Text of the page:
About Hardware-based Solutions
Hardware-based solutions are typically implemented by using RAID (redundant array of independent disks) levels 0, 1, 3, and 5. Hardware-based RAID uses an intelligent drive controller and a redundant array of disk drives to help protect against data loss in case of media failure and to improve the performance of read and write operations. A disk array is an effective disk-storage solution for computers that are running SQL Server 2005.
Hardware-based RAID levels 1 through 5 automate redundancy and fault tolerance at the hardware level. All levels, 0 through 5, incur no overhead on the system processor. Individual data files are typically spread across more than one disk. You can implement a hardware-based RAID solution that provides a system with seamless, nonstop recovery from media failure.
Generally, hardware-based RAID offers performance advantages over Microsoft Windows 2000 and later software-based RAID. For example, you can significantly improve data throughput by implementing RAID 5 through hardware that does not use system software resources. This is done by using more disks at a particular capacity than in a conventional storage solution. Read-and-write performance and total storage size can be improved even more by using multiple controllers.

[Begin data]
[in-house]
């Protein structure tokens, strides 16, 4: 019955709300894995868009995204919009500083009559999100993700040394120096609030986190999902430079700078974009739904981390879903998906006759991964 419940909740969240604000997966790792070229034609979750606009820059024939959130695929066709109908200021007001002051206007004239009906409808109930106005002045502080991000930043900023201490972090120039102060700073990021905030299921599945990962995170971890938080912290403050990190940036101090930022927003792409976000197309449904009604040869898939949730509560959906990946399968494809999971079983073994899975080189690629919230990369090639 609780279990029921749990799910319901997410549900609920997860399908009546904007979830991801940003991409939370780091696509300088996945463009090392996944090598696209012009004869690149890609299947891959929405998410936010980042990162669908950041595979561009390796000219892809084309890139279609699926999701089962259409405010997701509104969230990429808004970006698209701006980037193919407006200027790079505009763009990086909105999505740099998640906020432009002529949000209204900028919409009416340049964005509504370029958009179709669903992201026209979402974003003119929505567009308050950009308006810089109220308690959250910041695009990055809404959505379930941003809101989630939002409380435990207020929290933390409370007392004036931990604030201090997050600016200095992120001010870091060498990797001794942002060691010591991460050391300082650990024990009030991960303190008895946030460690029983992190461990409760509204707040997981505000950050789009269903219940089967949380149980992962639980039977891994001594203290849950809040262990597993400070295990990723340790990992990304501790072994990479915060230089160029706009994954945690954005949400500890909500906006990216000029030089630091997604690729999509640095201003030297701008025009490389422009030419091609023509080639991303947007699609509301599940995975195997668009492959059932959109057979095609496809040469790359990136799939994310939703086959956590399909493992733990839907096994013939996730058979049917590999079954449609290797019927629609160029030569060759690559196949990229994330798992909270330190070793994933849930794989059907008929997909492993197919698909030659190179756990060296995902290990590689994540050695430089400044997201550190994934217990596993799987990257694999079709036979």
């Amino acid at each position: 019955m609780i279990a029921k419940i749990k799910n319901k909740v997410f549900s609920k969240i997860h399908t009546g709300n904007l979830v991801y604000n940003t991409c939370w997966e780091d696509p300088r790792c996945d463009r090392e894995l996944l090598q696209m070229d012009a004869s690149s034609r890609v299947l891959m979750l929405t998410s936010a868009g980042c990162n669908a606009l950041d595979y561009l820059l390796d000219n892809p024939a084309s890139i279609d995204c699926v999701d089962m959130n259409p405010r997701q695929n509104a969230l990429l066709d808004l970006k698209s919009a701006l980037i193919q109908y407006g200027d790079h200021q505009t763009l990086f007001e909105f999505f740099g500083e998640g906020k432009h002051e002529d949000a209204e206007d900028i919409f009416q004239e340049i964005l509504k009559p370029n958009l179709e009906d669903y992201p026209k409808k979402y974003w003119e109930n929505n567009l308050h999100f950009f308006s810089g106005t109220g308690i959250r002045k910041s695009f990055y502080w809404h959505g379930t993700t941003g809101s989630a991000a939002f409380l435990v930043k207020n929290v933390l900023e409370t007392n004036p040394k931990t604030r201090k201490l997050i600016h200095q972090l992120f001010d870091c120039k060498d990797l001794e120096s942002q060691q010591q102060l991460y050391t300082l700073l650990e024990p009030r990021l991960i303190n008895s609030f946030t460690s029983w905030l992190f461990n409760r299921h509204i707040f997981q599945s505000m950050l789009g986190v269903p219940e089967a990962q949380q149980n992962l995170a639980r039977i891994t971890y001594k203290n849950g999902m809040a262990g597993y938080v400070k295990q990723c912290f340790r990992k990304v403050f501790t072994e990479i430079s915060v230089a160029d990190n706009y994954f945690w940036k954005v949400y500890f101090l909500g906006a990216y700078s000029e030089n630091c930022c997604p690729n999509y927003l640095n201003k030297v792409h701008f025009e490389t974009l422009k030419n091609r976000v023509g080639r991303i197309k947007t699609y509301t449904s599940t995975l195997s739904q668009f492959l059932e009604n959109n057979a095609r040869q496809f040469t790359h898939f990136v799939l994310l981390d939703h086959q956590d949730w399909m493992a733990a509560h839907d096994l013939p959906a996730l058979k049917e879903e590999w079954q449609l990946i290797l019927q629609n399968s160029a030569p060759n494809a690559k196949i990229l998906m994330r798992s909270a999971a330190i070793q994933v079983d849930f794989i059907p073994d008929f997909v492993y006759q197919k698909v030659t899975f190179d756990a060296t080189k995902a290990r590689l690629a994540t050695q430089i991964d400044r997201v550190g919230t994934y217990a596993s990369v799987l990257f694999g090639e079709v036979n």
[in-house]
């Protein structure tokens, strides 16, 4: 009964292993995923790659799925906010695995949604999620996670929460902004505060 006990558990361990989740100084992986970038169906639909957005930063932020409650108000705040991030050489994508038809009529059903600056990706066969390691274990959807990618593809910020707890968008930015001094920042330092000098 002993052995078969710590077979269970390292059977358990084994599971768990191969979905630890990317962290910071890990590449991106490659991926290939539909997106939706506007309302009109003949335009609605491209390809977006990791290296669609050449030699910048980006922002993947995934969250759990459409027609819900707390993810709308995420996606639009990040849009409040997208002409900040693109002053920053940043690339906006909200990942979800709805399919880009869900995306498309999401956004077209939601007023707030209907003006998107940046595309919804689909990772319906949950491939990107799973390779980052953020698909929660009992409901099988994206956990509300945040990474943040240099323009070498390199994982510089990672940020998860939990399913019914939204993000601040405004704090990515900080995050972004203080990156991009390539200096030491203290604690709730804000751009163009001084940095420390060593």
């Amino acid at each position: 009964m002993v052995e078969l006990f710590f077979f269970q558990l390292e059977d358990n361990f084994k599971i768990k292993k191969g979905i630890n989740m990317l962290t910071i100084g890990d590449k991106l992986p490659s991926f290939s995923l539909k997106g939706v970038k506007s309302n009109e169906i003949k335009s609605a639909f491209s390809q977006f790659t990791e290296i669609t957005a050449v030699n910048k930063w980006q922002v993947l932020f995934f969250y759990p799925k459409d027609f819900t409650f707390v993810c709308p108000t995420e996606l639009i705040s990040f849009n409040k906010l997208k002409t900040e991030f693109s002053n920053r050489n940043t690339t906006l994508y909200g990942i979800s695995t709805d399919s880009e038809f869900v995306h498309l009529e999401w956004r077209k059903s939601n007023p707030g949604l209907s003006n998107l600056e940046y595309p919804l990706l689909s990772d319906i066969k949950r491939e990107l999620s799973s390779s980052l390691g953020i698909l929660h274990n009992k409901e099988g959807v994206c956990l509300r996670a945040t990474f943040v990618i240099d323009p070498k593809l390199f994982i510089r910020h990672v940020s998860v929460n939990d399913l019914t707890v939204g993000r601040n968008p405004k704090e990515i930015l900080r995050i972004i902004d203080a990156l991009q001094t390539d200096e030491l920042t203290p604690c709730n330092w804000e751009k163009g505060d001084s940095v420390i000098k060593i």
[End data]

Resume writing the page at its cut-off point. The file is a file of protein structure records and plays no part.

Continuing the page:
Depending on the configuration, hardware-based RAID generally provides good performance. Hardware-based RAID also makes it much easier to manage multiple disks. This lets you treat an array of disks as one disk. You might even be able to replace a failed drive without shutting down the system. A disadvantage of a hardware-based solution is cost. You might also be dependent upon one vendor.
For more information about how to implement hardware-based RAID, contact the hardware vendor.